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Argentine Peso Plummets 26.5 Percent After Controls Lifted

  • Reuters

An electronic board shows the exchange rate of several currencies in relation to Argentina's peso, outside an exchange bureau in Buenos Aires, Argentina, Dec. 17, 2015.

An electronic board shows the exchange rate of several currencies in relation to Argentina's peso, outside an exchange bureau in Buenos Aires, Argentina, Dec. 17, 2015.

Argentina's peso plunged more than 26.5 percent on Thursday, after the country's new government floated the currency as part of a slew of free-market reforms aimed at revitalizing the stagnant economy.

It was the sharpest one-day devaluation in decades. The big winners were farmers in the sprawling Pampas grains belt who will start getting paid in stronger U.S. export dollars, while average consumers risk seeing their purchasing power fall.

The peso opened at 14.00 per U.S. dollar and closed at 13.38. Less than 24 hours before, in announcing the new policy, Finance Minister Alfonso Prat-Gay said 14.2 per dollar was a reasonable expectation for the post-devaluation peso.

The central bank issued a statement saying it did not intervene in the foreign exchange market to support the peso on Thursday, the first day of its new "dirty float" policy under which the bank may buy pesos if the currency weakens too much.

Mauricio Macri was elected president last month after promising free-market solutions to Argentina's long list of economic woes. Thursday was the first test of his policies. His predecessor, two-term President Cristina Fernandez, believed in heavy state control of the economy.

‘Reality check’

"This is part and parcel of the much-needed reality check that Argentina is getting with its new president," said Charlie Robertson, global chief economist at Renaissance Capital.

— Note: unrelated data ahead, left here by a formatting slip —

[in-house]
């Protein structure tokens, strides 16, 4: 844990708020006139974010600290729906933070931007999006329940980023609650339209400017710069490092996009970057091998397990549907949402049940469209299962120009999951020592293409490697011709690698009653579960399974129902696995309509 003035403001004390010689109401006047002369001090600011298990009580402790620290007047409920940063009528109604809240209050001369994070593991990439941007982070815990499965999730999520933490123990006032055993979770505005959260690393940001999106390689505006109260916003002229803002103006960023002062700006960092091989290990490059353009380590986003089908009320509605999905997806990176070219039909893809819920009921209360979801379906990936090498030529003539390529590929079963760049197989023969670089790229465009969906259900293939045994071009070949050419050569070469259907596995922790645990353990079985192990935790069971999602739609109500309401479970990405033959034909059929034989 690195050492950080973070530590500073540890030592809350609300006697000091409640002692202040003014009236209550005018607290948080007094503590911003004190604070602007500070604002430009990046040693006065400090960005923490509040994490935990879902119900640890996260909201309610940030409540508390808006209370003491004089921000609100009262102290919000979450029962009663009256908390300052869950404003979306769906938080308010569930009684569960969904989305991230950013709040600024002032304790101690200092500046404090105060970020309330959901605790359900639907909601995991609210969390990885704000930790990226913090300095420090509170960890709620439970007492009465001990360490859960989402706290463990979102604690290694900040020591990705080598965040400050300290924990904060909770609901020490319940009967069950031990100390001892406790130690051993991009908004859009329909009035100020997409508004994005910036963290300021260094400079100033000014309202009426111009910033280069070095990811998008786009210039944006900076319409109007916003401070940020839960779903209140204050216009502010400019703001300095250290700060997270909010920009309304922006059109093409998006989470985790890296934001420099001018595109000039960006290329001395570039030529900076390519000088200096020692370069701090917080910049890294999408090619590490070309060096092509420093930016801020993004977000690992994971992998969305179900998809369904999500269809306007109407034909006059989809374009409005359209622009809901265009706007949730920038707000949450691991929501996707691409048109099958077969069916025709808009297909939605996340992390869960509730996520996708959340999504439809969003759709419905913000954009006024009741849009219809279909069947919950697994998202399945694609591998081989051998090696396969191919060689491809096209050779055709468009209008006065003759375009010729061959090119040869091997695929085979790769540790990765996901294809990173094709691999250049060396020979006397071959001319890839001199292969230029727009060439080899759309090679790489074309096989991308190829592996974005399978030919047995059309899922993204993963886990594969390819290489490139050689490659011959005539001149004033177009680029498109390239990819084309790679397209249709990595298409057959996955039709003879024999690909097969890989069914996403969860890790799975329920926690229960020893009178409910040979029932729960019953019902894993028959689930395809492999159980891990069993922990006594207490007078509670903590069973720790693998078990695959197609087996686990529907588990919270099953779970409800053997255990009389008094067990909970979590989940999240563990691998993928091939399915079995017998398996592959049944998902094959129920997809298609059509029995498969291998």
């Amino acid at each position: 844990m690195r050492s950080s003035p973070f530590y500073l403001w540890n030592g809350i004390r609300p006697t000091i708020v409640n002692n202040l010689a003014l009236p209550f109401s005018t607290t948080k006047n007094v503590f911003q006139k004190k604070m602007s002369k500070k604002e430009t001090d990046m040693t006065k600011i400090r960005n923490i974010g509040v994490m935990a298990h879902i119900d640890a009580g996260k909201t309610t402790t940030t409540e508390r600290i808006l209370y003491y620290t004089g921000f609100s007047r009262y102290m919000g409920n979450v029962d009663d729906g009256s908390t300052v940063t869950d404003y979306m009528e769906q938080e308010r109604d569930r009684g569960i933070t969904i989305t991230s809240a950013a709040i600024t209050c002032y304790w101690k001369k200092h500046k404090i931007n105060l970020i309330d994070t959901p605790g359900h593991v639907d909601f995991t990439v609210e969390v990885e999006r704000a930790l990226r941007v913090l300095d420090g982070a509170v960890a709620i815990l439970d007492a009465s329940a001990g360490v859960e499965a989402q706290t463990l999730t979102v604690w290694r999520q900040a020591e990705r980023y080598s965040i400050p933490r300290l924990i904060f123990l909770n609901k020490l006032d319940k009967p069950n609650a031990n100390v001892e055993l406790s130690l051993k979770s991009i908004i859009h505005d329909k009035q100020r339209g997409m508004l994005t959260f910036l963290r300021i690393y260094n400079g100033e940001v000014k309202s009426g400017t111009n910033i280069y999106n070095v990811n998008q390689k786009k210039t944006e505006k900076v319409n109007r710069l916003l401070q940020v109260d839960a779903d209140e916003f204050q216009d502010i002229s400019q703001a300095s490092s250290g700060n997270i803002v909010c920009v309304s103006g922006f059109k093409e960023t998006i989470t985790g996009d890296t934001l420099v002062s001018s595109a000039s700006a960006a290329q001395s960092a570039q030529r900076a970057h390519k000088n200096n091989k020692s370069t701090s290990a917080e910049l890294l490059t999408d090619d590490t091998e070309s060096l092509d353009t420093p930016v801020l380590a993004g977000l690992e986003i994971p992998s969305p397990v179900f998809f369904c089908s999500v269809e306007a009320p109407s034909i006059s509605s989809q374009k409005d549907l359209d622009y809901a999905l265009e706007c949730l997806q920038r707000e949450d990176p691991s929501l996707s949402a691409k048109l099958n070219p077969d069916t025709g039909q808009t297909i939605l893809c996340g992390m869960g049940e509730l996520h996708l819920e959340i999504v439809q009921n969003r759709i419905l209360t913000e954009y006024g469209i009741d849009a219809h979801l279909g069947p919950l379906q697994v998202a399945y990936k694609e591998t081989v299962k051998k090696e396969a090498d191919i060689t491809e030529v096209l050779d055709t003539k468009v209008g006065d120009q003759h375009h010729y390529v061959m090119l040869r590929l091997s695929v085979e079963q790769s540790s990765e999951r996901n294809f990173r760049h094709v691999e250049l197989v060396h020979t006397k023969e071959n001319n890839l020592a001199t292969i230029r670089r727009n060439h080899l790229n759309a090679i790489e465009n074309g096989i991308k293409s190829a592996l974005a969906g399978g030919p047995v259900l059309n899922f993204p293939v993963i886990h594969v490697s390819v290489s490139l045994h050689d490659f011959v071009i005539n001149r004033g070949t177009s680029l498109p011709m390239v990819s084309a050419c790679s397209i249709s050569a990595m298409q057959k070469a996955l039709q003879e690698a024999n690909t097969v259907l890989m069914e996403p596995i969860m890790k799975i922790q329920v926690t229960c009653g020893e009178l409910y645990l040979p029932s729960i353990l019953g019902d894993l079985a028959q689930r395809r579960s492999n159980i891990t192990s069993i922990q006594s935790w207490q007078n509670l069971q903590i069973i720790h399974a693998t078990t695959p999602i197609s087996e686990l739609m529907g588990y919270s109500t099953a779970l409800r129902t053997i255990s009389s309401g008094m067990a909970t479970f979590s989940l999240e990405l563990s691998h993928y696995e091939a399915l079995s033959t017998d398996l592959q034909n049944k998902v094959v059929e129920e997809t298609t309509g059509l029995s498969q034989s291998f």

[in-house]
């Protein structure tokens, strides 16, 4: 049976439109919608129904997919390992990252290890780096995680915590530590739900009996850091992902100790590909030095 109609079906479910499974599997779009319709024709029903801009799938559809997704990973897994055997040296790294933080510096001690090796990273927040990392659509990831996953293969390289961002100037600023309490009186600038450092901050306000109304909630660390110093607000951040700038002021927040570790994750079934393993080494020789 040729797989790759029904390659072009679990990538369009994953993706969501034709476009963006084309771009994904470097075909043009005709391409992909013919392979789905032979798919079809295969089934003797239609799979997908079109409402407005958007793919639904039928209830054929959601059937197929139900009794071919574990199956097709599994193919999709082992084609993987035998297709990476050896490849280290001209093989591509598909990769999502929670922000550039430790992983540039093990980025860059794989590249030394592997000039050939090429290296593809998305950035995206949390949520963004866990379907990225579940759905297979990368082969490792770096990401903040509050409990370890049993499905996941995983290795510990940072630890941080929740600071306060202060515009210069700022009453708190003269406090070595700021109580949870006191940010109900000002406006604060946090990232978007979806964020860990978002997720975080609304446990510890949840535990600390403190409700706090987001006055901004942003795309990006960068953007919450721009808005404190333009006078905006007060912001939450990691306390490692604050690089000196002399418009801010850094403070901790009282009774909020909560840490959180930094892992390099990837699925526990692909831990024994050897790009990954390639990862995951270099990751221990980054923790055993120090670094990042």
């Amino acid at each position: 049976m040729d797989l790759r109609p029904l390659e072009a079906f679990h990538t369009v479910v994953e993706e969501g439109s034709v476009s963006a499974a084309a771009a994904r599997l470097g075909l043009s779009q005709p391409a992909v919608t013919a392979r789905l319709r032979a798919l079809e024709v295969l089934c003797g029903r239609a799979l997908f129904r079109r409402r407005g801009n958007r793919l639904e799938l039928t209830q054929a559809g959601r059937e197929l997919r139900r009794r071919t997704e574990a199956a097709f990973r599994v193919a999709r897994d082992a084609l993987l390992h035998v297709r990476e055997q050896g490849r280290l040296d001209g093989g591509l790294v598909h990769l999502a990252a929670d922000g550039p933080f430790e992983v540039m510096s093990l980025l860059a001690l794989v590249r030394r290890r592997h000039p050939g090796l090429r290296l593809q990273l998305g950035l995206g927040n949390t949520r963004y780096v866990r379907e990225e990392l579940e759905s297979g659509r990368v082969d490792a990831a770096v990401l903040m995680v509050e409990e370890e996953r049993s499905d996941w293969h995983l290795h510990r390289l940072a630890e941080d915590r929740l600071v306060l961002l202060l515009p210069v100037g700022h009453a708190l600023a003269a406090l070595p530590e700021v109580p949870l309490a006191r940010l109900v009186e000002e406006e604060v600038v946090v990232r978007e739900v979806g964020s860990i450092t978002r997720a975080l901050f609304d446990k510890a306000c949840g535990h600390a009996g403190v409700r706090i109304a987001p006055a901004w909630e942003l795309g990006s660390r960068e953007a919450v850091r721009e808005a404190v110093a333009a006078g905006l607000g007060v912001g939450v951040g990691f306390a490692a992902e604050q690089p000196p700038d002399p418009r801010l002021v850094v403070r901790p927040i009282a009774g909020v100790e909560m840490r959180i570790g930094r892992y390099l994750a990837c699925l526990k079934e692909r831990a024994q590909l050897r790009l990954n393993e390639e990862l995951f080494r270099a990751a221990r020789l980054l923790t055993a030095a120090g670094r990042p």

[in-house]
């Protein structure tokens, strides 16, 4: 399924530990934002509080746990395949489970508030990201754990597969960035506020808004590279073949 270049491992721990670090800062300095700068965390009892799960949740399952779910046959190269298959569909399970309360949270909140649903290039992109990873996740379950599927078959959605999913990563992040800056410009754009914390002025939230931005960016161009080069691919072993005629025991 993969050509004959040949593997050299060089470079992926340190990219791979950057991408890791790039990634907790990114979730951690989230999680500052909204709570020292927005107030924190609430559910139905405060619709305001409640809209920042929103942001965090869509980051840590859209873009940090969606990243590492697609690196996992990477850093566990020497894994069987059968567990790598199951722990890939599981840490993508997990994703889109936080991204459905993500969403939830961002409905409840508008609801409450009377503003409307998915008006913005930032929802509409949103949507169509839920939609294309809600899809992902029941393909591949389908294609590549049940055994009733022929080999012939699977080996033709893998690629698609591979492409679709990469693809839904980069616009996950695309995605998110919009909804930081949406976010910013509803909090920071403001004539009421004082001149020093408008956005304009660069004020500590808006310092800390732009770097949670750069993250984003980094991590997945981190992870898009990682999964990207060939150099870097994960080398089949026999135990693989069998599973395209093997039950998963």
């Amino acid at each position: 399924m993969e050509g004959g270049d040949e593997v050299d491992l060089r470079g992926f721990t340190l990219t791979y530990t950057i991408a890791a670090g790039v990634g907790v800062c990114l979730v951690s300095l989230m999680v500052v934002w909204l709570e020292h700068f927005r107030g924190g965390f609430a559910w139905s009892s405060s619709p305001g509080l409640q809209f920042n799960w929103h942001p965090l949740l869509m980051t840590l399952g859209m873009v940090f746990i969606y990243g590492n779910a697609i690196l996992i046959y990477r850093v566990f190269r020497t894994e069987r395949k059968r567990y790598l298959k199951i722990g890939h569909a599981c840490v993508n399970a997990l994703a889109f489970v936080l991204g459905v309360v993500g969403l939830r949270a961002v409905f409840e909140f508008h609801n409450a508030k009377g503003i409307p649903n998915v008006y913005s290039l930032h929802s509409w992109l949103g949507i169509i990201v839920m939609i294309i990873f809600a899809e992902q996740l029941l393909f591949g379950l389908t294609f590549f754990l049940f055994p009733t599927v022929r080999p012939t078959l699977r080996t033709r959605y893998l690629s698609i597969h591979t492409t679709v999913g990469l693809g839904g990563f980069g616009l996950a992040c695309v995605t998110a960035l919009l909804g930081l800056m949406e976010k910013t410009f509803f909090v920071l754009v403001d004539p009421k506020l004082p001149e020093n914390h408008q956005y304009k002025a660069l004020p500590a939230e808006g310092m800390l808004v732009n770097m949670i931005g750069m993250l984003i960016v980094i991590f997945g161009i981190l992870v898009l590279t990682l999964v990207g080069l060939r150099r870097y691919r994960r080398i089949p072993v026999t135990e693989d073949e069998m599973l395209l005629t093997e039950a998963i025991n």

"Large devaluations tend to be pretty disruptive and negative for gross domestic product in the short-term, but much more helpful in the long-term," Robertson added.

Indeed, Argentines could get hit by higher inflation before Macri's policies achieve their goal of revitalizing the economy.

The opposition, loyal to Fernandez, warned the devaluation would dilute wages. Unions were already set to demand raises in line with inflation expectations of about 30 percent next year.

The prices of many goods in Argentina are set according to the peso's value against the dollar. Supermarket prices shot up in early December in anticipation of the devaluation.

Farmers win

The central bank is scrambling for the reserves it will need to keep up with dollar demand. To help, the government has sealed a deal with grains exporters to liquidate $400 million of produce per day over the next few weeks.

Local and foreign investors might also be inspired to bring money back to the country if Macri's reforms succeed.

"Exports of agricultural products will help bring in U.S. dollar inflows but the key will be the return of flight capital and foreign investment," said Gary Kleiman, of Kleiman International Consultants in Washington.

In a return to policies that prevailed before Fernandez implemented capital controls, Argentines now have full access to U.S. dollars.

Fernandez imposed protectionist measures as part of her program of strengthening the social safety net and helping local industry. She left the nation with double-digit inflation, a yawning fiscal deficit and thin dollar reserves.

The local stock index opened 1.67 percent higher on Thursday, though it later reversed course and was down 0.66 percent in afternoon trading. Wall Street generally agreed Macri's reforms would reduce distortions in the economy.

"The benefits, however, may not materialize until well into next year," Capital Economics said in a note to clients.